Monday, October 19, 2020

Nyetimber -- Bubbles from Great Britain

Hello, friends.

These are quiet times around the vineyard, but as we round the horn into the beauty of fall around here, I’m starting to feel like there’s some light around the corner.

To celebrate, or at least take a breath before, what I’m hoping may be the beginnings of the piercings of this veil of negativity we’ve been under for what feels like forever. I want to share with you Nyetimber 2013 Blanc de Blancs, a sparkling wine from…England?

Yes, England. You read that correctly. While the English are better known for their fondness for pounding bottle after bottle of Claret (red Bordeaux to the rest of us) there’s not been a real emphasis on wine production among our friends across the pond. However, as our global climate warms, some areas which would have been too cold to produce vinifera grapes consistently are now finding themselves fertile ground for grape growing. The total area under vine in England has almost quadrupled over the last decade, largely in the south of England along the English Channel.

Enter Nyetimber. With vineyards spread across Sussex, Hampshire, and Kent – the three counties in the southeast corner of the U.K. – Nyetimber was the first English winery to grow the three primary varietals which comprise Champagne: Pinot Noir, Petit Meunier, and, of course Chardonnay.

The Nyetimber estate takes its name from Nitimbreha – the name of the valley in which the first vines were planted nearly 900 years ago, according to a reference in the Domesday Book. The main sparkling varietals were planted much more recently – only over the last 30 years or so, and those wines were largely consumed locally or elsewhere in the EU. With England’s departure from that European body, I imagine these wines will begin appearing in US stores much more frequently.

Thanks to a well-timed visit from the wine fairy (thanks, Pia!), the Sweet Partner in Crime and I had the opportunity to build part of an evening around our first experience with English bubbly -- which I must say was very pleasant. This 100% Chardonnay spends about five years on its lees, so I readied myself for a Champagne-like experience. What I got was quite different.

The nose of this Blanc de Blancs is somewhat yeasty with a nice backing of lemon and apple blossom. My first sip was refreshingly bracing. Crisply layered green apple flavors and flint ride a wave of tight bubbles like a breeze off the Solent. The texture was fascinating – I’ve never felt the bubbles of a sparkler on my teeth as tightly as with this wine. The slow-to-build finish exits with some toasty vanilla and a bit of a return of the yeast from the nose.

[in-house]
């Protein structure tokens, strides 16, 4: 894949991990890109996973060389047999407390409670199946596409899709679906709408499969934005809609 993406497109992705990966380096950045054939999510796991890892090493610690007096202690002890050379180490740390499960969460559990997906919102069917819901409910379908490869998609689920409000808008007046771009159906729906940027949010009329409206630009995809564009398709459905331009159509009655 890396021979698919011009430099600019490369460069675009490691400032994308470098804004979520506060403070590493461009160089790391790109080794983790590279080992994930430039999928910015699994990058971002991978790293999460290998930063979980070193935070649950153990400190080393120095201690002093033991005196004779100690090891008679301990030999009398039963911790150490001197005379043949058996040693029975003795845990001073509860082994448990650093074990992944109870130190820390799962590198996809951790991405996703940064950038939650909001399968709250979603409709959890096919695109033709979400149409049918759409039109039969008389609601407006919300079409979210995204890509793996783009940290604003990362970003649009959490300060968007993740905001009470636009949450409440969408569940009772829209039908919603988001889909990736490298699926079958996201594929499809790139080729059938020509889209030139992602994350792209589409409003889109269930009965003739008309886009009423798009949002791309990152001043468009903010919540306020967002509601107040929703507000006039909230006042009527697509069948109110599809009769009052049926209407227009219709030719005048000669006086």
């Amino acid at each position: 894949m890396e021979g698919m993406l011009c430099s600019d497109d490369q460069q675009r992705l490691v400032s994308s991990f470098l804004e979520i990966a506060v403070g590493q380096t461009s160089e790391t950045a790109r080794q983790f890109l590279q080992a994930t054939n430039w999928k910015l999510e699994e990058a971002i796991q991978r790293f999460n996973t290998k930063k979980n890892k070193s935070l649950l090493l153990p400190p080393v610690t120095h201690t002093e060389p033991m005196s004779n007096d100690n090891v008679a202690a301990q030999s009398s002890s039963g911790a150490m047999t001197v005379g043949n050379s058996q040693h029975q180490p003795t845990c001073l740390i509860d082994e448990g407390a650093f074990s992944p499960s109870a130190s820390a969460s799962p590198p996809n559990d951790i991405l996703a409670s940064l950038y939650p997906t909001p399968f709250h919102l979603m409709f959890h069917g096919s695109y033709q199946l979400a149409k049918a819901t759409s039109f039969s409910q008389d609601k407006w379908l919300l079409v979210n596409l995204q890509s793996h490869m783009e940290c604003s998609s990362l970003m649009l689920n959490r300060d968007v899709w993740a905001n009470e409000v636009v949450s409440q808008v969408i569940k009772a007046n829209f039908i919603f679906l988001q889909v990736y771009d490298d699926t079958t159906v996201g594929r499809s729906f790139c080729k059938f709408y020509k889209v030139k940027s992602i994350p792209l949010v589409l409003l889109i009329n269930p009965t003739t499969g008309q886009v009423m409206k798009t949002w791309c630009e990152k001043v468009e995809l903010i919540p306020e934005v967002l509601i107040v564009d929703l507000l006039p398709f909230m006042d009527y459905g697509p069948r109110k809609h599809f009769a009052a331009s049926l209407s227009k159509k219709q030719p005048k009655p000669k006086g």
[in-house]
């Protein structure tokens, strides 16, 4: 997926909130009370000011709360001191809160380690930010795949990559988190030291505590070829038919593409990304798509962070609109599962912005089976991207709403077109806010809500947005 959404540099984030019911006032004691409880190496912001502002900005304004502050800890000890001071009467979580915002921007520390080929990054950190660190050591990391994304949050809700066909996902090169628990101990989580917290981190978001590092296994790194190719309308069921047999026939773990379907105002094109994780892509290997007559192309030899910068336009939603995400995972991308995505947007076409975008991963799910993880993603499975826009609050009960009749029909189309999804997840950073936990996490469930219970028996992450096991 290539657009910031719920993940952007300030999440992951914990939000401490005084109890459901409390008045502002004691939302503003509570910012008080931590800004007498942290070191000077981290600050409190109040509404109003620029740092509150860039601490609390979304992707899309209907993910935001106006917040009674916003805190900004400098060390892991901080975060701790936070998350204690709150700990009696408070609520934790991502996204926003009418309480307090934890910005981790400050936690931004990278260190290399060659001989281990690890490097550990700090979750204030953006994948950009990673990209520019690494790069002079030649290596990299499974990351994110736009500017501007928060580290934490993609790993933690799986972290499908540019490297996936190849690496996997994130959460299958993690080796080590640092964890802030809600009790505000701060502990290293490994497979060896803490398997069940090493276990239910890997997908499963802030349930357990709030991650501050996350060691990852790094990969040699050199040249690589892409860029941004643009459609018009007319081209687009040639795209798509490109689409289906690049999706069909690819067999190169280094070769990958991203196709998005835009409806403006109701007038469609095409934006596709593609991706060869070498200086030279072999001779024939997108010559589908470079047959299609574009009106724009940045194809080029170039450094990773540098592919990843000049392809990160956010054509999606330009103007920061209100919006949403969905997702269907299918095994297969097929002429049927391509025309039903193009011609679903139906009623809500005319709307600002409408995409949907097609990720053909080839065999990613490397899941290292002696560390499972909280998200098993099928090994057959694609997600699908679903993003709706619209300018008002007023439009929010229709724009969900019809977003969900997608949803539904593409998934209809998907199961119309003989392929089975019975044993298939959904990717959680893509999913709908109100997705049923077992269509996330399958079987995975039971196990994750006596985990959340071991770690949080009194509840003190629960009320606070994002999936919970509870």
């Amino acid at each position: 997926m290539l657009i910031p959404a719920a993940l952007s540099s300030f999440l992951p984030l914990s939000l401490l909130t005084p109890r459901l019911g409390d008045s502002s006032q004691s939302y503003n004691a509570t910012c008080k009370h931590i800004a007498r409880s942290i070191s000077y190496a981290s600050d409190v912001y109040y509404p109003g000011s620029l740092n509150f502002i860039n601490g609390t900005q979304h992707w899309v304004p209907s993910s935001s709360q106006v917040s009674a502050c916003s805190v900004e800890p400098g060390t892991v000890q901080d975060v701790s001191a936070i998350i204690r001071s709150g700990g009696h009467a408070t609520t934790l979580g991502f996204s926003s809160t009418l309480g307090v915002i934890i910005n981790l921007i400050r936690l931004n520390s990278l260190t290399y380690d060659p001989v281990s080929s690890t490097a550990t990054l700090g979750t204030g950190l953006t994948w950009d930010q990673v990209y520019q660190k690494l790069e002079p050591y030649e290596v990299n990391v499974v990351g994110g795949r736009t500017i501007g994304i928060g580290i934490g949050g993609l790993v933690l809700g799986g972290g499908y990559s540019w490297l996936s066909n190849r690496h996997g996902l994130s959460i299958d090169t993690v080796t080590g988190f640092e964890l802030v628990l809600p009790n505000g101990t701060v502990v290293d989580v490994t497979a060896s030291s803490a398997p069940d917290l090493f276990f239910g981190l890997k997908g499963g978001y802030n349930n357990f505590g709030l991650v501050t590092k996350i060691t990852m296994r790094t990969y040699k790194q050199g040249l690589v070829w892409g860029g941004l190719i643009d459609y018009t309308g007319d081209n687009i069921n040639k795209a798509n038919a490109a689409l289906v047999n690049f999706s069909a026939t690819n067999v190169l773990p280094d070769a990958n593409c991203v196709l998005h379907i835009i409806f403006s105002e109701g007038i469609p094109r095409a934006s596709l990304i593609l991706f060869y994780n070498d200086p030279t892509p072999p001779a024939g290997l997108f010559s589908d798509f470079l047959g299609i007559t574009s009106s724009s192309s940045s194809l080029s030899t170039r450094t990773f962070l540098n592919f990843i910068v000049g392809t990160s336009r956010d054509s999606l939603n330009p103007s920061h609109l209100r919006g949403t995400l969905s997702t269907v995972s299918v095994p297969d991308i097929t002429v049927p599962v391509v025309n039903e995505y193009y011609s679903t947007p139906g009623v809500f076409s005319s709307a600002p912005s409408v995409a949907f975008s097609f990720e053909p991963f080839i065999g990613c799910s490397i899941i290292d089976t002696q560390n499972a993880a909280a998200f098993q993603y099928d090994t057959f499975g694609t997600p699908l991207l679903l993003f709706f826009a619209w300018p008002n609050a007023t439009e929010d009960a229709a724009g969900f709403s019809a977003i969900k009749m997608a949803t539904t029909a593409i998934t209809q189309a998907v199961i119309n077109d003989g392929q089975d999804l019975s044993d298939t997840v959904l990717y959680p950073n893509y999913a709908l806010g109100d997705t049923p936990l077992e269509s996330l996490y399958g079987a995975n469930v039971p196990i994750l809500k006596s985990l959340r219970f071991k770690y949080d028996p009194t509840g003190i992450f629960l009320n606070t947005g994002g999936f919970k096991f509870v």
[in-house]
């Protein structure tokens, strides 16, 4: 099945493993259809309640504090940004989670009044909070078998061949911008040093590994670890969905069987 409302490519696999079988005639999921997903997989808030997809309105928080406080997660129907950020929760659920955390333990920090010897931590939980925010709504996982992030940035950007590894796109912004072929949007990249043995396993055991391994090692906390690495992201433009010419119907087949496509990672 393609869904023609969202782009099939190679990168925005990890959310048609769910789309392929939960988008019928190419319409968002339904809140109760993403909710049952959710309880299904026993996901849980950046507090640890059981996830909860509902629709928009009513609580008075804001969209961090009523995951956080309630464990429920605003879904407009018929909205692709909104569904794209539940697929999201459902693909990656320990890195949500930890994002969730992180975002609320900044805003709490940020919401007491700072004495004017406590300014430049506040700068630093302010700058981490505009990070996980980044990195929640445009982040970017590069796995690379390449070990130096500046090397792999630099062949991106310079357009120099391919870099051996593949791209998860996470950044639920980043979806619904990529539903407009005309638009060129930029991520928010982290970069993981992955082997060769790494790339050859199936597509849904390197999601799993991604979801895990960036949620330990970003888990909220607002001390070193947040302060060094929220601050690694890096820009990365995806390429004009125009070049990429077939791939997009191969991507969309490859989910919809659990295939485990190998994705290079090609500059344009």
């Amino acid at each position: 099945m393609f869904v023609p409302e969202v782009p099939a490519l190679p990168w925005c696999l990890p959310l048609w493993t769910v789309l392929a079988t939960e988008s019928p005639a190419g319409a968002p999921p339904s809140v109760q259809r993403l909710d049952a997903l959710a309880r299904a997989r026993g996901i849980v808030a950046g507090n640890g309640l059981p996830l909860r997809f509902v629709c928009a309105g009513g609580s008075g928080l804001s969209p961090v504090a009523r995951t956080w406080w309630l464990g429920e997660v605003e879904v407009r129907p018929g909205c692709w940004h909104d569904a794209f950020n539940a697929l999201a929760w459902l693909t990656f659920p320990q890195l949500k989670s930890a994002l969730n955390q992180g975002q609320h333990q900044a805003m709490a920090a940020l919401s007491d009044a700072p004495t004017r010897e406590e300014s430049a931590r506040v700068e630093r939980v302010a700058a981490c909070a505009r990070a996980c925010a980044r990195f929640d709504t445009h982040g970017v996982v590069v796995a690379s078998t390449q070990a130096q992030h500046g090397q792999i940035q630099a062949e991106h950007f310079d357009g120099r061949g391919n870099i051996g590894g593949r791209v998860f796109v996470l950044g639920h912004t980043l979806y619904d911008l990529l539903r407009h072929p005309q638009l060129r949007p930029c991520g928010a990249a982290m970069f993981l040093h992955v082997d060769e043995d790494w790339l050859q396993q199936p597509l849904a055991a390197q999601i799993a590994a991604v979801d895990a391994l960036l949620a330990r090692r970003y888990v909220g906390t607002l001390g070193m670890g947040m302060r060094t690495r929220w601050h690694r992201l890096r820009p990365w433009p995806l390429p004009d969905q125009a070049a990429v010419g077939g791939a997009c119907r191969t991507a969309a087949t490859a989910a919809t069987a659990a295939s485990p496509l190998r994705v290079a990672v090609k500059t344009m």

I found the Nyetimber to be less rich and creamy as a lot of Champagnes, but that is certainly not to its detriment if your taste for sparkling runs more to the invigorating. I thought it was incredibly lively and would make a fabulous aperitif when we get back to having dinner parties again. Since this wine has such a lovely palate-cleansing effervescence, I expected it would make a good food wine. No disappointments there.

Lobster Rolls and Bubbly

In landlocked central Pennsylvania, one might not expect to find good seafood, particularly shellfish. However, in Lemont, just outside of State College, sits the beacon that is Maine Bay and Berry, an absolutely essential stop for us these days. MB&B makes weekly runs to various New England stops to bring wonderfully fresh fish back to us in Centre County. One of their signatures, not surprisingly is lobster, and we adore their lobster rolls – which are light on mayo and heavy on flavor.

Since the basic rule of food and bubbly is “get a little fat in your mouth,” we had the Nyetimber alongside our lobster rolls with a side of potato chips. Once we dug in, I don’t think there was a coherent word that passed between us – just some guttural yummy noises. If you have a chance to try the Nyetimber with shellfish – and I imagine it would be astoundingly good with oysters – do so.

The Nyetimber is a special occasion wine – this bottle is available for around $40-55, depending on seller and quantity, but I imagine that price will descend. There are also some less-expensive cuvees from the estate available. There's also a fun feature where you can enter a code from the label to see the precise date when your bottle was...well...bottled, riddled, and disgorged.